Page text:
The buildlet, in cmd/buildlet/, is the HTTP server that runs on each worker machine to execute builds on the coordinator's behalf. This runs on every possible GOOS/GOARCH value. The buildlet binaries are stored on Google Cloud Storage and fetched per-build, so we can update the buildlet binary independently of the underlying machine images. The buildlet is the most insecure server possible: it has HTTP handlers to read & write arbitrary content to disk, and to execute any file on disk. It also has an SSH tunnel handler. The buildlet must never be exposed to the Internet. The coordinator provisions buildlets in one of three ways:
by creating VMs on Google Compute Engine (GCE) with custom images configured to fetch & run the buildlet on boot, listening on port 80 in a private network.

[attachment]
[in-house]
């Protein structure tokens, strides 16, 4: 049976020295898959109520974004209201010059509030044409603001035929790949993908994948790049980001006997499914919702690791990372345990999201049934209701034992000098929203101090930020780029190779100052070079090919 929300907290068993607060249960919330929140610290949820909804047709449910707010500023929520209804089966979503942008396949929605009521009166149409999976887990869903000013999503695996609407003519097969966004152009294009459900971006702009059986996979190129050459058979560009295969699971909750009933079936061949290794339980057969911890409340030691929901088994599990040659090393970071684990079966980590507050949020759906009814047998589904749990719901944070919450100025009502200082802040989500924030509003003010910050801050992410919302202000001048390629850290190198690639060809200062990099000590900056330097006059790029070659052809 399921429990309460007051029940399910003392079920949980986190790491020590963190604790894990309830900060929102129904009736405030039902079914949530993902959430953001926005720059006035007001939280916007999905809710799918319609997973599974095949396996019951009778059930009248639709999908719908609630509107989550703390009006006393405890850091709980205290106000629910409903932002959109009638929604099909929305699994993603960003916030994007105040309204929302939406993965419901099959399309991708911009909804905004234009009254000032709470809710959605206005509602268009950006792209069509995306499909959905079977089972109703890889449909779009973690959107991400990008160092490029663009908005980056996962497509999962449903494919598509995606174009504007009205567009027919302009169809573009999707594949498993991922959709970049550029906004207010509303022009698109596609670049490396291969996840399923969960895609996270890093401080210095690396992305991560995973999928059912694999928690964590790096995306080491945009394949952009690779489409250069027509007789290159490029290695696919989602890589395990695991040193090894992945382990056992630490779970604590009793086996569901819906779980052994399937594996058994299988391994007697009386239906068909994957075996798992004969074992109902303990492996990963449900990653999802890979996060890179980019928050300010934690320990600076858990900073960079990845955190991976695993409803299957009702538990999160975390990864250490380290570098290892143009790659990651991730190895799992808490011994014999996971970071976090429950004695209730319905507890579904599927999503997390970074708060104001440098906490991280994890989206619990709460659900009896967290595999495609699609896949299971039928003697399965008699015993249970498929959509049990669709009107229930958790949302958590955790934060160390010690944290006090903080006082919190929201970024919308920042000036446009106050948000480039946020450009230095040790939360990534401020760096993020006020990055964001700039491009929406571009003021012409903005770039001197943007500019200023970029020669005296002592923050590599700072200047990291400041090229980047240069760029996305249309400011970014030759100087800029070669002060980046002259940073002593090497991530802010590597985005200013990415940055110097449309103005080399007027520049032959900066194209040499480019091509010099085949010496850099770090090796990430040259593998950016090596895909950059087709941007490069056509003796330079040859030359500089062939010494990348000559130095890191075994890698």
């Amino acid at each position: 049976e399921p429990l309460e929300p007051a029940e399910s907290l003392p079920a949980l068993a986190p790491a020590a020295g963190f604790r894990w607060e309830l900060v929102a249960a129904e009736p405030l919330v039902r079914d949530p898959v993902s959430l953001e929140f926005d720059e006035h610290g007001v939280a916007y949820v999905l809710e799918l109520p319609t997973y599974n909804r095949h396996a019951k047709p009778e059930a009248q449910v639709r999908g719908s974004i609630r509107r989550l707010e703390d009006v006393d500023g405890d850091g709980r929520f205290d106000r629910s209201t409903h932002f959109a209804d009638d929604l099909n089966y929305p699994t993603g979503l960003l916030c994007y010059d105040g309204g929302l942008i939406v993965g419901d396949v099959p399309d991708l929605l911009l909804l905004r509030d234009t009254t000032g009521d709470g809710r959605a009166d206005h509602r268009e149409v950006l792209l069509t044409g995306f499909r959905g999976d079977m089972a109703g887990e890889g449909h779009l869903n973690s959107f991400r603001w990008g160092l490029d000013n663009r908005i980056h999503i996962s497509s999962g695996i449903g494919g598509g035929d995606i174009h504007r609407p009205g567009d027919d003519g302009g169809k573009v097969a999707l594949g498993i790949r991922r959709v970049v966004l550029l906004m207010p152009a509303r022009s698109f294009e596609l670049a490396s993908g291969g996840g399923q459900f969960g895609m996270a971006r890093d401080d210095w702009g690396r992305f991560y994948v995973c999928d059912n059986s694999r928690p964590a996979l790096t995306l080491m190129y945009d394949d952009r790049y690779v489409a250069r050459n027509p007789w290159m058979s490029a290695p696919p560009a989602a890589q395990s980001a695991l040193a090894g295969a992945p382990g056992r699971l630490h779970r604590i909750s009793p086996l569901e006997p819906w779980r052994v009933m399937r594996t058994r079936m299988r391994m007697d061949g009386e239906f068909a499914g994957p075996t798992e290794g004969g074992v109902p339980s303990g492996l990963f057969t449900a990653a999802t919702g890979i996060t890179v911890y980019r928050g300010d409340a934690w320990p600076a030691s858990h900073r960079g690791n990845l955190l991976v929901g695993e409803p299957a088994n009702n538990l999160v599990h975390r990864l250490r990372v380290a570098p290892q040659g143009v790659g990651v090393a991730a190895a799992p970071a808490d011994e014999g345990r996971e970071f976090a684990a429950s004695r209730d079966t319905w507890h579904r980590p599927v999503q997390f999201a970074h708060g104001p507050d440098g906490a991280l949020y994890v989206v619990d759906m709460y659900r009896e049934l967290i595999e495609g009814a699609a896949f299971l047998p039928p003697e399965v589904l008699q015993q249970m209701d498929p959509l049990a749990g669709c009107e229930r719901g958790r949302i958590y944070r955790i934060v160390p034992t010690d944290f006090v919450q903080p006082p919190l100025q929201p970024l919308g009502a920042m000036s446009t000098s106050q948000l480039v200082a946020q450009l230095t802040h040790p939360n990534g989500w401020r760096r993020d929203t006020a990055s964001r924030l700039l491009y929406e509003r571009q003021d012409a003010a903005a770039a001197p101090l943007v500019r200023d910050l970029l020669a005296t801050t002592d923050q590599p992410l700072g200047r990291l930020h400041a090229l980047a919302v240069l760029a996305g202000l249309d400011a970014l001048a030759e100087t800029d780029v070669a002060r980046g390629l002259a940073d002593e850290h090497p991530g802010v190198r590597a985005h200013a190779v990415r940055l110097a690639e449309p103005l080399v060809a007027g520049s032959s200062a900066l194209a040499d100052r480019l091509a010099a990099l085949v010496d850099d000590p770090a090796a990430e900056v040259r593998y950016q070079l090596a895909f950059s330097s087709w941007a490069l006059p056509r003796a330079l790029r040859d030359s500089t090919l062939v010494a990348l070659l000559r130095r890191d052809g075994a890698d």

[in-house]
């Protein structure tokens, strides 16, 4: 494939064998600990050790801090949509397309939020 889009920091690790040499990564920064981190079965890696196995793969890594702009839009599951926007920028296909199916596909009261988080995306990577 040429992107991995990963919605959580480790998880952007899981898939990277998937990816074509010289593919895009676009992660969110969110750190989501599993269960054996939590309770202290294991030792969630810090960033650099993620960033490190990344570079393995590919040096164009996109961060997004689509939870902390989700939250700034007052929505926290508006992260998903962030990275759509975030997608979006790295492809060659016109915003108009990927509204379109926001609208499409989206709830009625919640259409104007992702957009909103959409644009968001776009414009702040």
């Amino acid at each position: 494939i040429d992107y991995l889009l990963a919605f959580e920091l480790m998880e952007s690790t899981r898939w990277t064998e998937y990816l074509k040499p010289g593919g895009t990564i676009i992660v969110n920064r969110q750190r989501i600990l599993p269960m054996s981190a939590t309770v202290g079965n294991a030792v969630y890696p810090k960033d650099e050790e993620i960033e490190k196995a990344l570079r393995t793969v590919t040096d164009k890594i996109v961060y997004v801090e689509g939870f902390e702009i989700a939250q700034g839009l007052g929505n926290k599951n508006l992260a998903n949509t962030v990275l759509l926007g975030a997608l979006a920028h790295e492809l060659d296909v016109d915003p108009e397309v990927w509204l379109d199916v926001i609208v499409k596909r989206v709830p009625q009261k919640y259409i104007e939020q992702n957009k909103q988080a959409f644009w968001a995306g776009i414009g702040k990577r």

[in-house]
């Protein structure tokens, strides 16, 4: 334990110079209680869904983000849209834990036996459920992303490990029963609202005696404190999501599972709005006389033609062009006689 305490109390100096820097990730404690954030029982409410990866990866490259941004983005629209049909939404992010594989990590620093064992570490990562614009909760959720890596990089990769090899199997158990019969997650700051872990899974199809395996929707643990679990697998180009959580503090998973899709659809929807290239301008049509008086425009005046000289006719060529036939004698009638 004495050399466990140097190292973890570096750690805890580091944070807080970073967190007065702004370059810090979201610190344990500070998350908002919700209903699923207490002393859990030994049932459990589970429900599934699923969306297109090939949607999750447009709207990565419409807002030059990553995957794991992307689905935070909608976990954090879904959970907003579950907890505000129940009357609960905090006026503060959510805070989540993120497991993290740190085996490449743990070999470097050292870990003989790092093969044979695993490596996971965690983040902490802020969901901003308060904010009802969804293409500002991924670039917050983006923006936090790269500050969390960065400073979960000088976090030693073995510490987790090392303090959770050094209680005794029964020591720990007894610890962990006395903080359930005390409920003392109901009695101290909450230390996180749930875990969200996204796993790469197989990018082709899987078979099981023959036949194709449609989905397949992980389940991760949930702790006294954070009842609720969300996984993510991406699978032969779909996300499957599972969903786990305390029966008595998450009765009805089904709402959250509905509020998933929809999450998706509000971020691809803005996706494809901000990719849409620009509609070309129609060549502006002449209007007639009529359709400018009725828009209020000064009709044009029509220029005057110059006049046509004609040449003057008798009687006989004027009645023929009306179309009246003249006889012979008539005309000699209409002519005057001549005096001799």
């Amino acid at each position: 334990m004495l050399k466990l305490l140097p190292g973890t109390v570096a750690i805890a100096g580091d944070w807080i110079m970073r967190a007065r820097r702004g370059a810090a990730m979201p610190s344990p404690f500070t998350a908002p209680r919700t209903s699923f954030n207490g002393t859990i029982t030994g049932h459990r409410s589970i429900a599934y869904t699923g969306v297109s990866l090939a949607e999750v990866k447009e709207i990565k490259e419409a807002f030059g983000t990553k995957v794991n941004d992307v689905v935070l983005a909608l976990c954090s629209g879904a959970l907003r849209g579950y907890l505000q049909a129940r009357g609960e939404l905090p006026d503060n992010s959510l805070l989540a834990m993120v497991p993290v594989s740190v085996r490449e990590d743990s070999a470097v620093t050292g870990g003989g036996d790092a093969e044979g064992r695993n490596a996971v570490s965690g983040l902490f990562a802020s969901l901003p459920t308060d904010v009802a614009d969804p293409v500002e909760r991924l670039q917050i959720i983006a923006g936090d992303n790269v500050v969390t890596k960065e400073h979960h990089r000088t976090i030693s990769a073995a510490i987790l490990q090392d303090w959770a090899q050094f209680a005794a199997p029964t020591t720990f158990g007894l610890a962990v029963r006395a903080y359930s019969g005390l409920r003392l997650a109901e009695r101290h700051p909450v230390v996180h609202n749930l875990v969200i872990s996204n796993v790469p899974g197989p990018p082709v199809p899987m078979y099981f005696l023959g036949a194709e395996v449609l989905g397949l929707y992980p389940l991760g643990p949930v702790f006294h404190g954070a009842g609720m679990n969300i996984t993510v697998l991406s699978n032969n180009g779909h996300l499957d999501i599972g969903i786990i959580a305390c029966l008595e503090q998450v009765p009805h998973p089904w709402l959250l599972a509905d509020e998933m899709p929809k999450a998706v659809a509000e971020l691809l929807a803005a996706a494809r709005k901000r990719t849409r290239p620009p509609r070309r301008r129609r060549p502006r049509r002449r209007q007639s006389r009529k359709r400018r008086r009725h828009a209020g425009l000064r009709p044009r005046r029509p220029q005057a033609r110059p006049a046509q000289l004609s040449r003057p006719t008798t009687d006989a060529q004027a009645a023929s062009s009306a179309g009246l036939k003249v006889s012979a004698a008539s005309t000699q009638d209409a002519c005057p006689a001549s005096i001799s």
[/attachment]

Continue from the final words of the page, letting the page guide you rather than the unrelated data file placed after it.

by running Linux containers (on either Google Kubernetes Engine or GCE with the Container-Optimized OS image), with the container images configured to fetch & run the buildlet on start, also listening on port 80 in a private network.
by taking buildlets out of a pool of connected, dedicated machines. The buildlet can run in either listen mode (as on GCE and GKE) or in reverse mode. In reverse mode, the buildlet connects out to https://farmer.golang.org/ and registers itself with the coordinator. The TCP connection is then logically reversed (using revdial and when the coordinator needs to do a build, it makes HTTP requests to the coordinator over the already-open TCP connection.
These three pools can be viewed at the coordinator's https://farmer.golang.org/#pools.